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Lou Reed Critiques 'Yeezus': Kanye West Is 'Begging People to Attack Him'

The former Velvet Underground frontman, not always a fan of reviewers, writes his own appraisal of "Yeezus."

Lou Reed Inset Yeesuz Album Art - P 2013
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"Yeezus" album cover; Lou Reed

Lou Reed has never been particularly fond of music criticism, at least in interviews with music writers. "I didn't like critics then, and I don't like them now," he told Spin in a 2010 interview that found him brushing off multiple queries about criticism and reviews of his albums. Turns out the former Velvet Underground frontman is a pretty good critic. 

In a review for The Talkhouse, a new music site where musicians write about artists, Reed tackles what may be the most critically dissected summer album, Kanye West's Yeezus. And Reed's typically terse phrasing makes for a fascinating interpretation of West's material. 

West "seems to have insinuated in a recent New York Times interview that My Beautiful Dark, Twisted Fantasy was to make up for stupid shit he'd done," writes Reed. "And now, with this album, it's 'Now that you like me, I'm going to make you unlike me.' It's a dare. It's braggadocio. Axl Rose has done that too, lots of people have. 'I Am a God' -- I mean, with a song title like that, he's just begging people to attack him."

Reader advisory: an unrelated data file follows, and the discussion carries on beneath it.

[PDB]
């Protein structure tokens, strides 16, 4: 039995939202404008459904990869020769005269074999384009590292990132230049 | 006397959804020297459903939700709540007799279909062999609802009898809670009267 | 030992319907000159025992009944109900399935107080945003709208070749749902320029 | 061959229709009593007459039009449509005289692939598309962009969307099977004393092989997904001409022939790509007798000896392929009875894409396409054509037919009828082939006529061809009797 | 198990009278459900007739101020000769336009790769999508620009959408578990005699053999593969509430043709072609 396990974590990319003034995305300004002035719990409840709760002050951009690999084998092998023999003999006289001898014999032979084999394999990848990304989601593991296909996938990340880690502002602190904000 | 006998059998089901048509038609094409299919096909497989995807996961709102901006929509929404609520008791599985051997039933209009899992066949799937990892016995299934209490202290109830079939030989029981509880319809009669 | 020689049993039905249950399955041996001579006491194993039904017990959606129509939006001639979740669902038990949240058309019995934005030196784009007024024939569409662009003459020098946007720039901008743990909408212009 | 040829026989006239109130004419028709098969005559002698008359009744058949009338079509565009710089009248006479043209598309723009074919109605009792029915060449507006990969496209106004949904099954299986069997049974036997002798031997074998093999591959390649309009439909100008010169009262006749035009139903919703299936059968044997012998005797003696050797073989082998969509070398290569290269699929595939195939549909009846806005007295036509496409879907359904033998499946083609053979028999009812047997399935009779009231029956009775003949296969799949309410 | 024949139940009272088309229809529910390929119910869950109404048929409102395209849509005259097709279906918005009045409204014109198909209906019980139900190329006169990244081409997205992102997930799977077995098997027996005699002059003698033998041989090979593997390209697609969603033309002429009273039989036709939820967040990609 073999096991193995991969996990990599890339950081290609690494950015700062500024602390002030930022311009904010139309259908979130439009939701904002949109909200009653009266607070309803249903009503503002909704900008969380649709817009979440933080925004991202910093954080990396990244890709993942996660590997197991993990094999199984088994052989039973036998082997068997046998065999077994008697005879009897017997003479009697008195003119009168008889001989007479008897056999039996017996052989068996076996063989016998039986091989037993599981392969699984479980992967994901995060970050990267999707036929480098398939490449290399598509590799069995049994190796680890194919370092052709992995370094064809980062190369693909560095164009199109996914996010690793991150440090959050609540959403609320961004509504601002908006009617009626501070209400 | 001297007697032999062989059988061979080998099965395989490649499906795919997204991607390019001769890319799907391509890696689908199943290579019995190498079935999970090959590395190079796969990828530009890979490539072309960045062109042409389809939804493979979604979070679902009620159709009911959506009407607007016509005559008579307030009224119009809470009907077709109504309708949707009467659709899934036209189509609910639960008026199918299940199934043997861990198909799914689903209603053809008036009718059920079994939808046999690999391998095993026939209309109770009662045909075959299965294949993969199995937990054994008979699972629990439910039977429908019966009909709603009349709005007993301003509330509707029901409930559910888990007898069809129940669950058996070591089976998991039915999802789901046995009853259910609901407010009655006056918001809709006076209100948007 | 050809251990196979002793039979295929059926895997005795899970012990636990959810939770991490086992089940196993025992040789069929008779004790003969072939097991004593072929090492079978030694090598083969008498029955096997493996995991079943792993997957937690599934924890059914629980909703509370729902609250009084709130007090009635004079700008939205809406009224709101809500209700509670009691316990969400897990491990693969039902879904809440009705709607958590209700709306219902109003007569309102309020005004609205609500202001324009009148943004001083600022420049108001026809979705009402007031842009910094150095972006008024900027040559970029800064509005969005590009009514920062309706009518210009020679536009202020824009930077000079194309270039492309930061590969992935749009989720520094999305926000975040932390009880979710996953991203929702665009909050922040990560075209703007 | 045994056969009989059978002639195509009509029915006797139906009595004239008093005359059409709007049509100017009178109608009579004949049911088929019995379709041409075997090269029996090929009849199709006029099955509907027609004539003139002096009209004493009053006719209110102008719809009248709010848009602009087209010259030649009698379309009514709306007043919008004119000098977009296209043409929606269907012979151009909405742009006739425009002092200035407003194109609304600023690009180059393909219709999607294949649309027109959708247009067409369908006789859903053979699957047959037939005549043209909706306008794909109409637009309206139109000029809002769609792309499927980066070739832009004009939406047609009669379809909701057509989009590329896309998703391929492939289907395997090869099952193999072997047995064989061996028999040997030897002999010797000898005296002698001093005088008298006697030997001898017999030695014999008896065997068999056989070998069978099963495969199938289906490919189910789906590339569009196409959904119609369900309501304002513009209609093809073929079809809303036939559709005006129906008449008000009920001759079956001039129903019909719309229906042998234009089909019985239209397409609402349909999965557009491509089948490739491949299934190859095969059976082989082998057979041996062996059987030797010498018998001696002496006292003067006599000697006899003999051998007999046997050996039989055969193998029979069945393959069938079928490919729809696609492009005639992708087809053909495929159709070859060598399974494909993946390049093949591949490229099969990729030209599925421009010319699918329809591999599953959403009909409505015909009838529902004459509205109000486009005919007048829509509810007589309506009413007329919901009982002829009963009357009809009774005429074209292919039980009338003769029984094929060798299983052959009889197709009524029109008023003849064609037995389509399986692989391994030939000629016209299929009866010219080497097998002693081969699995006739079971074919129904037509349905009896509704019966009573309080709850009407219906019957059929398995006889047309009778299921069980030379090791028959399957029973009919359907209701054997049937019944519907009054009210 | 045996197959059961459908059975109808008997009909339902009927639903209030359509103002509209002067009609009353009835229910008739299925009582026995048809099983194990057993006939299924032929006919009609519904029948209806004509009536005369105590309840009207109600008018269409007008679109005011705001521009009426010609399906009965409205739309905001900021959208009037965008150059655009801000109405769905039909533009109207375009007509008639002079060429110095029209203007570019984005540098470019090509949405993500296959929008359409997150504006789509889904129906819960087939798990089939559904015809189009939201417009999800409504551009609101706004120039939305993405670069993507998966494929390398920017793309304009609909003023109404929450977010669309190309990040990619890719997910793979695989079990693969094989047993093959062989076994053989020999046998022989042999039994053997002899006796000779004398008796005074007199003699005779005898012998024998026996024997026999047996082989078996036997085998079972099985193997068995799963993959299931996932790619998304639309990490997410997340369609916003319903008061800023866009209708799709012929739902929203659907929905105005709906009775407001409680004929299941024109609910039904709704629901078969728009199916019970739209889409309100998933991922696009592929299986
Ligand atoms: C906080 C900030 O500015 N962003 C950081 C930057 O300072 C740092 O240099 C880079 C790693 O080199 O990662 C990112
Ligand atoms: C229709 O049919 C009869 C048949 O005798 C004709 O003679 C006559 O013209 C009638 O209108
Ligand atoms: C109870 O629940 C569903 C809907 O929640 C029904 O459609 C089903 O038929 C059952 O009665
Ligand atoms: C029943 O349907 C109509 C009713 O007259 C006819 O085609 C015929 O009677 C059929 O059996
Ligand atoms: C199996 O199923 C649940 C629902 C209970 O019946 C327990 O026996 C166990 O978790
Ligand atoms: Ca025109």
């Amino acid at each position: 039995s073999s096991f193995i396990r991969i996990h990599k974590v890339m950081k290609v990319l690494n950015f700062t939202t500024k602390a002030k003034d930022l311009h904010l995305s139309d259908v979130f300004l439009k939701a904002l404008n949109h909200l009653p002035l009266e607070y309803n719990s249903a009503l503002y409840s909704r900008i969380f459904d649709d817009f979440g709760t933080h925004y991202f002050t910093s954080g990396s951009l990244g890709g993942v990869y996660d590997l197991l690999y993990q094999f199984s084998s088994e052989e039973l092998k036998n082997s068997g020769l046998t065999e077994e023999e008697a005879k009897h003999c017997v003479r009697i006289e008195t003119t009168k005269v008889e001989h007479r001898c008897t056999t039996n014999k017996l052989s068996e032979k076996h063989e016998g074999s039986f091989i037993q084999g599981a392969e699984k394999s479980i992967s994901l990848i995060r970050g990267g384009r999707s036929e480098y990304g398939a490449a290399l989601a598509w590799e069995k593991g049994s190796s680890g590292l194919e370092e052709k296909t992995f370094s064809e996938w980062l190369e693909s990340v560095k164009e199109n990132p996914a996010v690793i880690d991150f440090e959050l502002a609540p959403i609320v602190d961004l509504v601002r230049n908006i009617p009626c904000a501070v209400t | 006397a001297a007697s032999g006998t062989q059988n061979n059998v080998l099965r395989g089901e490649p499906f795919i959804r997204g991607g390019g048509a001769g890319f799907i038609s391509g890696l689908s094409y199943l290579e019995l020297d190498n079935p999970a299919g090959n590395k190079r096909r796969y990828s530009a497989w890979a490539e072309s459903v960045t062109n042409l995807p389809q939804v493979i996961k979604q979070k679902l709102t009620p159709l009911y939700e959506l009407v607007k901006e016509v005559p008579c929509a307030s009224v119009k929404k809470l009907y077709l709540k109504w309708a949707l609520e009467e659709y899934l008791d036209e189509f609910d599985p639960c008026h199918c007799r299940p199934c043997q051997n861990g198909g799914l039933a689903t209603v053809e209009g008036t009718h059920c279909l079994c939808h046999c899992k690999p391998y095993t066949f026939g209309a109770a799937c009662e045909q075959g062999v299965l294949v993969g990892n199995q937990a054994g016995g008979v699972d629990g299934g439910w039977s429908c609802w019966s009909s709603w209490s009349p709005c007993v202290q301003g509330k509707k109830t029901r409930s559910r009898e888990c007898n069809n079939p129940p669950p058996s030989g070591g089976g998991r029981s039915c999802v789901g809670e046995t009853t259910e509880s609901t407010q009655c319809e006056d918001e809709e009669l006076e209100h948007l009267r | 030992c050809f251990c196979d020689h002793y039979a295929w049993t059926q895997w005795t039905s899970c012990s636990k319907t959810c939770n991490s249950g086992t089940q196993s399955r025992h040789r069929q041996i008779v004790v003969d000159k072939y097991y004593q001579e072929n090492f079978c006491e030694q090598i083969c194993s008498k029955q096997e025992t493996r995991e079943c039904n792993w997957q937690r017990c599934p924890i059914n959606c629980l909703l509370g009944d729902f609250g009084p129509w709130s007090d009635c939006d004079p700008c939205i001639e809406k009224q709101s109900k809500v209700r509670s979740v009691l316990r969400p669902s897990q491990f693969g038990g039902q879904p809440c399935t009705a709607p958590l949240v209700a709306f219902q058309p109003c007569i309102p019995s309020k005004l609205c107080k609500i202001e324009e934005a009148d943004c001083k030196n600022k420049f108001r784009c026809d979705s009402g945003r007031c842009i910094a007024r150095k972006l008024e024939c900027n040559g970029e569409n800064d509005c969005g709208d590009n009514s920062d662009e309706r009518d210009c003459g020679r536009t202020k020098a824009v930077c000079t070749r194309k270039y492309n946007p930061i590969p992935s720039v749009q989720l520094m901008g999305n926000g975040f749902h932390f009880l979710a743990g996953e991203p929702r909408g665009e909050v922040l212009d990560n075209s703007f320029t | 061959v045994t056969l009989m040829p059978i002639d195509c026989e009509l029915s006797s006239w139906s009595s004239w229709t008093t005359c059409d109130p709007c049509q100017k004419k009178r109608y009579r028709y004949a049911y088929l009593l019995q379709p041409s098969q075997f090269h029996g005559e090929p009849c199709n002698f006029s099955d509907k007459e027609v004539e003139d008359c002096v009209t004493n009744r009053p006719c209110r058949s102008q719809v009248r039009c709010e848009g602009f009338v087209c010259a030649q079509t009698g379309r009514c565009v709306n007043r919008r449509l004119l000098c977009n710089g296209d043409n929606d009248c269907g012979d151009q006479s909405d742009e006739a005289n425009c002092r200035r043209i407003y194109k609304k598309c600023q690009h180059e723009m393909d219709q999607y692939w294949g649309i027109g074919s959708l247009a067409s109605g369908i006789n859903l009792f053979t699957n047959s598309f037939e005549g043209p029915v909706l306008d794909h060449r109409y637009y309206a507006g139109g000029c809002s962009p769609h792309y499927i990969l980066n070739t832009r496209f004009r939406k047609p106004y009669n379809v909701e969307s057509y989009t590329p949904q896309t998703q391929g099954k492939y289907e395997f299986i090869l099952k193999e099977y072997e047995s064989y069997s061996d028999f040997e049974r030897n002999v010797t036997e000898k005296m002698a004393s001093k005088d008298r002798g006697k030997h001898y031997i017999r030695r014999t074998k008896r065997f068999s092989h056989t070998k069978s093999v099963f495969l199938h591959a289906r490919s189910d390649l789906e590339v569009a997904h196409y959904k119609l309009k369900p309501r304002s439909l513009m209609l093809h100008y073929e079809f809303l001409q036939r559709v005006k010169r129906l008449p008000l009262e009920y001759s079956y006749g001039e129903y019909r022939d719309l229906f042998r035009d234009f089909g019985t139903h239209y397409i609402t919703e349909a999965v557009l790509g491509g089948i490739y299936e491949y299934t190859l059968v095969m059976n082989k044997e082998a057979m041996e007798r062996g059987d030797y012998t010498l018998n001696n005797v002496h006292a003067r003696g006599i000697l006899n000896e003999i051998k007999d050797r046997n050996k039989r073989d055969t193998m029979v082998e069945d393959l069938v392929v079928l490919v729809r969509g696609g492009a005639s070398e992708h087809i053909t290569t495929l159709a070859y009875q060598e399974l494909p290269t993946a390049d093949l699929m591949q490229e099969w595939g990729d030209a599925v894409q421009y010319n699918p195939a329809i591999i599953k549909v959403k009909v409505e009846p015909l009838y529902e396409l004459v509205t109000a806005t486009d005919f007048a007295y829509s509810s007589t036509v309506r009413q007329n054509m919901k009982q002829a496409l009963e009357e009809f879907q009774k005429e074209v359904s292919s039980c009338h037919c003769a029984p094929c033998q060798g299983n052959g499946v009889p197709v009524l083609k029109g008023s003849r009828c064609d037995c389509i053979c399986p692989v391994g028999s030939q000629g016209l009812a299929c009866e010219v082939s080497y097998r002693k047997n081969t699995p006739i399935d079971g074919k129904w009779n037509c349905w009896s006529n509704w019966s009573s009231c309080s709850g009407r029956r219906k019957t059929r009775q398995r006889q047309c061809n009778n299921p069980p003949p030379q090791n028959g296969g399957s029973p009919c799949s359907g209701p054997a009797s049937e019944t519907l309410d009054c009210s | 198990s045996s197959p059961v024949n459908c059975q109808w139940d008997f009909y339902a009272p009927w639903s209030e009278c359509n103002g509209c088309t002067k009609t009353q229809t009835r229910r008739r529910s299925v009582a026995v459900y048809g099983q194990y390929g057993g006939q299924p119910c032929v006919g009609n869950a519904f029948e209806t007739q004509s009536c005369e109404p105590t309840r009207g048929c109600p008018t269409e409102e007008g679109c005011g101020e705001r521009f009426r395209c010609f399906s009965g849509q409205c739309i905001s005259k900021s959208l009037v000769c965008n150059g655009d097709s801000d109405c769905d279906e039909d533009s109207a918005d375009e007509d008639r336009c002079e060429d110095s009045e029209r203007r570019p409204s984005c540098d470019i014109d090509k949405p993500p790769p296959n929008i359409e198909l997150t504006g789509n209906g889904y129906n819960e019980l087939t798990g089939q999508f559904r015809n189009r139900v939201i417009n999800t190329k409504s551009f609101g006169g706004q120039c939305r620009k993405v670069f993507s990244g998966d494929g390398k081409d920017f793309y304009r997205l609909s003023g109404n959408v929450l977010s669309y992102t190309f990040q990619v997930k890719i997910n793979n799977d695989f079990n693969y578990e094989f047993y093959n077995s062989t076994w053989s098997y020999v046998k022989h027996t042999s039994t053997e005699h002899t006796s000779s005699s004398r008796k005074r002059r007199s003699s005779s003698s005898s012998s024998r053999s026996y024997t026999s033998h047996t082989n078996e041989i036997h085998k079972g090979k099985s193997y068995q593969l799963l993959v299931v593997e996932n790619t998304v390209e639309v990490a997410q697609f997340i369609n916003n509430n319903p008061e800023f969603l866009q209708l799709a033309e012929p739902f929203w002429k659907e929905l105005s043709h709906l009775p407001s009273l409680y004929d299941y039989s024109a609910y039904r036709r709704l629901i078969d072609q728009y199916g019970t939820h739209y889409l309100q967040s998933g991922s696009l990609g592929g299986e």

Yeezus debuted at No. 1 on the Billboard 200 with 327,000 albums sold in the first week. Reed, 71, recently underwent a liver transplant surgery in May before declaring himself "a triumph of modern medicine" and pledging to work on new material. 

Reed, who often populated his own solo material with controversial lines, gave a mixed appraisal on West's lyrics. "Many lyrics seem like the same old b.s. Maybe because he made up so much of it at the last minute. But it's the energy behind it, the aggression. Usually the Kanye lyrics I like are funny, and he's very funny here," he wrote. 

Reed also delves into contradictions about West's lavish lifestyle. "He's trying to have it both ways -- he's the upstart but he's got it all, so he frowns on it," Reed writes. "Some people might say that makes him complicated, but it's not really that complicated. He kind of wants to retain his street cred even though he got so popular."